August 2016

CppCon 2015 Compile-time contract checking with nn—Jacob Potter

Have you registered for CppCon 2016 in September? Don’t delay – Registration is open now.

While we wait for this year’s event, we’re featuring videos of some of the 100+ talks from CppCon 2015 for you to enjoy. Here is today’s feature:

Compile-time contract checking with nn

by Jacob Potter

(watch on YouTube) (watch on Channel 9)

Summary of the talk:

Tony Hoare called null pointers a “billion-dollar mistake”, but nearly every language in wide use today has them. There have been many efforts to reduce the risk of nulls creeping in where they shouldn't be, but most involve attributes or annotations rather than being part of the type system itself. Can we do better? C++'s customizable value types make it possible to solve this sort of problem.

In this talk, I’ll present a non-nullable pointer wrapper, `nn`, that’s found wide use in Dropbox’s C++ code. This helper lets us use the type system to track pointers that can't be null, and express and enforce contracts at compile time. I’ll go into some depth on the template trickery needed to make things “just work”, the toolchain bugs we found along the way, and how this tool has helped us improve our code.

Episode Eleven: To Kill a Move Constructor—Agustín “K-ballo” Bergé and Howard Hinnant

Following here is an advanced article about the behavior of C++ concerning copy and move operations. A more simple version is provided for a quicker and easier understanding of the best practices. The sum up is, don't declare as deleted a move constructor!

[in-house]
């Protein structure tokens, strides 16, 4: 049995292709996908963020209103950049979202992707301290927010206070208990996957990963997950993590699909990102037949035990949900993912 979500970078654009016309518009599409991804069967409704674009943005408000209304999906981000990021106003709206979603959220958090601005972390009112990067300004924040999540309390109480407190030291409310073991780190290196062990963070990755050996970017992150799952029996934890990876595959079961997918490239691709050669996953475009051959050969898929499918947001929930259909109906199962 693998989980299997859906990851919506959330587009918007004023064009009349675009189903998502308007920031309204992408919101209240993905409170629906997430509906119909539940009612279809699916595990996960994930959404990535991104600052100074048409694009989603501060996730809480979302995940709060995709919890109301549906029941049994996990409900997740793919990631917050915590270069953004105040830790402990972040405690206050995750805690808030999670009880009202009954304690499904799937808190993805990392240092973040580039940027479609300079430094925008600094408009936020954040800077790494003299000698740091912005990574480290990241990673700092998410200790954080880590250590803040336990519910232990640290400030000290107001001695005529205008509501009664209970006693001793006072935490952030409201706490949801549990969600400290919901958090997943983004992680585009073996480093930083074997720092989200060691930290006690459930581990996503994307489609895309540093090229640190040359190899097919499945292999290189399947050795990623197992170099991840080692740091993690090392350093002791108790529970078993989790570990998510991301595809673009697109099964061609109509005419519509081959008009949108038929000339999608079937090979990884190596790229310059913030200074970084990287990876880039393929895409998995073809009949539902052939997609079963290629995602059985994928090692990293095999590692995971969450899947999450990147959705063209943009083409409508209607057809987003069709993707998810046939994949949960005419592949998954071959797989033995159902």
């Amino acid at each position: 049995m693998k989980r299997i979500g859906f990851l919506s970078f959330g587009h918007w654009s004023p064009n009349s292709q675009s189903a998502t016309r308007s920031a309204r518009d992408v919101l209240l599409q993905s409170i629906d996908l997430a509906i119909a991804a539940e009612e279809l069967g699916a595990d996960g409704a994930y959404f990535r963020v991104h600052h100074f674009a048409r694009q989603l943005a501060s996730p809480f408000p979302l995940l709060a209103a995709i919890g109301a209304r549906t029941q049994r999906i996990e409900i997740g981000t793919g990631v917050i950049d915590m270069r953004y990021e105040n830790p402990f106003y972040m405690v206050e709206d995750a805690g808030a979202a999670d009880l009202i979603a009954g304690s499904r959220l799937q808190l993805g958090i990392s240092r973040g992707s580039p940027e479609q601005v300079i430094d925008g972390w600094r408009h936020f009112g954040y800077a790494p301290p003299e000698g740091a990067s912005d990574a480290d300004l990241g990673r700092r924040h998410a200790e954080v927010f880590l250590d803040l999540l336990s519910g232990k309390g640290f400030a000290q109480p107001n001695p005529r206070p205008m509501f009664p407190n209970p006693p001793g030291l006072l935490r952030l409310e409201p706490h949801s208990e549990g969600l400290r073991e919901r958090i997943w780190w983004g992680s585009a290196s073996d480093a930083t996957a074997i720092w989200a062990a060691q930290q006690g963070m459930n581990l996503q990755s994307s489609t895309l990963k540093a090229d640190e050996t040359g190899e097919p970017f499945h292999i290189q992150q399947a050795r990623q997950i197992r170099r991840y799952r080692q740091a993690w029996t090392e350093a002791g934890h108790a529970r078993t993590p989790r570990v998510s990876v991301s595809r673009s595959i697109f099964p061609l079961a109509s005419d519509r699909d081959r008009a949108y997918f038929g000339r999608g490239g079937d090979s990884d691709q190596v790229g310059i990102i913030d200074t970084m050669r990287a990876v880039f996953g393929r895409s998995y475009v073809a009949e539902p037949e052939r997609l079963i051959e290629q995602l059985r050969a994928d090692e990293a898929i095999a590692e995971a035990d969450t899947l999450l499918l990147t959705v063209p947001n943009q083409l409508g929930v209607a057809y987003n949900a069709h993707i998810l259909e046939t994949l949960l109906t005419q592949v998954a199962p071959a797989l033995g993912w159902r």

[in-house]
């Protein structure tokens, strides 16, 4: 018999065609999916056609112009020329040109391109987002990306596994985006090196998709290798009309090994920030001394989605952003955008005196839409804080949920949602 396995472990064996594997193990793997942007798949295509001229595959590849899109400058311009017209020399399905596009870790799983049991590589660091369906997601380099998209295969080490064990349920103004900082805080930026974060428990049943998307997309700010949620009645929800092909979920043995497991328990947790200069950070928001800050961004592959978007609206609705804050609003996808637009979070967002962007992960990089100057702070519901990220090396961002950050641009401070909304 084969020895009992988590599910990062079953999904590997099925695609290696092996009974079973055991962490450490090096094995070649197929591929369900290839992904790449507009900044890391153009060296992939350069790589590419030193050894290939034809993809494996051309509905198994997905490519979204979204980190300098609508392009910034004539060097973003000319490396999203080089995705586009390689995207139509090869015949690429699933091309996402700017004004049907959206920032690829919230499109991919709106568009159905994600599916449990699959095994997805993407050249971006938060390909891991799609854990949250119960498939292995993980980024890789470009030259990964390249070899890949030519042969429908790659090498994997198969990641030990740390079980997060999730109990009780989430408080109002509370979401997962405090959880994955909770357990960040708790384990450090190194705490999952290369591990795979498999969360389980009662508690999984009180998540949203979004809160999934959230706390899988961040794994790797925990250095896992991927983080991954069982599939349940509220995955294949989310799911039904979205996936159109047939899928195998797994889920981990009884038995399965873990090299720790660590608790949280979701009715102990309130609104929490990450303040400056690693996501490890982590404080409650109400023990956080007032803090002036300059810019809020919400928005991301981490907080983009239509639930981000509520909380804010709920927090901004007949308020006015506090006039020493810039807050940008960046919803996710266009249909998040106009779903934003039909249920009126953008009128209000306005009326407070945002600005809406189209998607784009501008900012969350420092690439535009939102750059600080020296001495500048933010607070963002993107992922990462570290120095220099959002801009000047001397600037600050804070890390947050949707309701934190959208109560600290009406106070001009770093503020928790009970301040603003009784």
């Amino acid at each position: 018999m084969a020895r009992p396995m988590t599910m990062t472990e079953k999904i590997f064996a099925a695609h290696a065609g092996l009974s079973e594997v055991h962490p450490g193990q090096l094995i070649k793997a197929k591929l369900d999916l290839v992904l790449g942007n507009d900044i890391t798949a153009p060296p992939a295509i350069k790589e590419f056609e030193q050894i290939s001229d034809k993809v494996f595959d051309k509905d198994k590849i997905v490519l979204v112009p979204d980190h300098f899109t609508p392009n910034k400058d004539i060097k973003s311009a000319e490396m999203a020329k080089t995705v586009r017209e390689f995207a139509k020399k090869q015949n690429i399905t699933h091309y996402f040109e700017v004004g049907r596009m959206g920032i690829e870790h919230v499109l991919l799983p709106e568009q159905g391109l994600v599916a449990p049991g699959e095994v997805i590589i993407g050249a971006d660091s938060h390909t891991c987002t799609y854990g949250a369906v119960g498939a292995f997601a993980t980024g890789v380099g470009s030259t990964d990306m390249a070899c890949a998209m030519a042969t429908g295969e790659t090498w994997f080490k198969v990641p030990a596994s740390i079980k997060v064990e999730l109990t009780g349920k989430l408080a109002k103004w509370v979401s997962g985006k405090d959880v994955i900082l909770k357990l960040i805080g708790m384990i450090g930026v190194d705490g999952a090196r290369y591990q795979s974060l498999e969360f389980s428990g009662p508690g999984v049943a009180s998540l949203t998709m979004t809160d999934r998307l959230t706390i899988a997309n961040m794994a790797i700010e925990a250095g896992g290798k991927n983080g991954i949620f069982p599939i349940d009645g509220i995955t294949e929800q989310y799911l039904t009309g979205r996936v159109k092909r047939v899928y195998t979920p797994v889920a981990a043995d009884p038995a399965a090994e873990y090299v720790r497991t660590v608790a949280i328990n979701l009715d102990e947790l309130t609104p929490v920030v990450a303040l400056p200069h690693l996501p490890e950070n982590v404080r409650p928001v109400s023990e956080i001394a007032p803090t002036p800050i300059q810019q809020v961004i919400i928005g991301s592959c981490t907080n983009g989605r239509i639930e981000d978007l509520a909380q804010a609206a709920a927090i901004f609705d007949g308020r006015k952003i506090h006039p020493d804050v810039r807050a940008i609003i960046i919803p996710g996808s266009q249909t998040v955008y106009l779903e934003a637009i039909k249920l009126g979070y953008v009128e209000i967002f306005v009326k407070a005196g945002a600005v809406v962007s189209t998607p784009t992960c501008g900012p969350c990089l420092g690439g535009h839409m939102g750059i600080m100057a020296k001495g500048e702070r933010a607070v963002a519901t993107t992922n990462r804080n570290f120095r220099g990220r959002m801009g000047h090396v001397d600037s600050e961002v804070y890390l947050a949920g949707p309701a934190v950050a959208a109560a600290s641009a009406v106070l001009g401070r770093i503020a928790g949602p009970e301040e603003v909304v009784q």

A more user friendly version

by Howard Hinnant

Episode Eleven: To Kill a Move Constructor

by Agustín "K-ballo" Bergé

From the article:

Unlike copy operations, which are provided by the compiler if not user declared, move operations can and often are suppressed such that a class might not have one. Furthermore, it is possible for a class to have a —user declared— move operation which is both defined as deleted, and at the same time ignored by overload resolution, as if it didn't exist...

 

Top 15 C++ Exception handling mistakes and how to avoid them—Deb Haldar

This article changed my vision about exceptions:

Top 15 C++ Exception handling mistakes and how to avoid them

by Deb Haldar

From the article:

Do you use exception handling in your C++ code?

If you don’t, why not?

Perhaps you’ve been conditioned to believe that exception handling is bad practice in C++. Or maybe you think that it’s prohibitively expensive in terms of performance. Or maybe it’s just not the way your legacy code is laid out and you’re stuck in the rut.

Whatever your reason is, it’s probably worth noting that using C++ Exceptions instead of error codes has a lot of advantages. So unless you’re coding some real-time or embedded systems, C++ exceptions can make your code more robust, maintainable and performant in the normal code path (yes performant, you read that right !).

In this article we’re going to look at 15 mistakes that a lot of developers make when just stating off with C++ exceptions or considering using C++ exceptions...

CppCon 2015 Templator: Demo of a nice tool for Visualizing Template Instantiations—Peter Sommerlad

Have you registered for CppCon 2016 in September? Don’t delay – Registration is open now.

While we wait for this year’s event, we’re featuring videos of some of the 100+ talks from CppCon 2015 for you to enjoy. Here is today’s feature:

Templator: Demo of a nice tool for Visualizing Template Instantiations

by Peter Sommerlad

(watch on YouTube) (watch on Channel 9)

Summary of the talk:

Many C++ beginners shy away from employing templates in their code, because of the myth of templates being hard. Even seasoned C++ developers can have problems manually interpreting template code correctly as Olve Maudal's C++ pub quiz demonstrates. Overloads and template specializations make it hard for programmers and also IDEs to show a developer what happens without compiling a program and even with a compile one might not get, what actually happens unless an unintelligible error message from your compiler appears.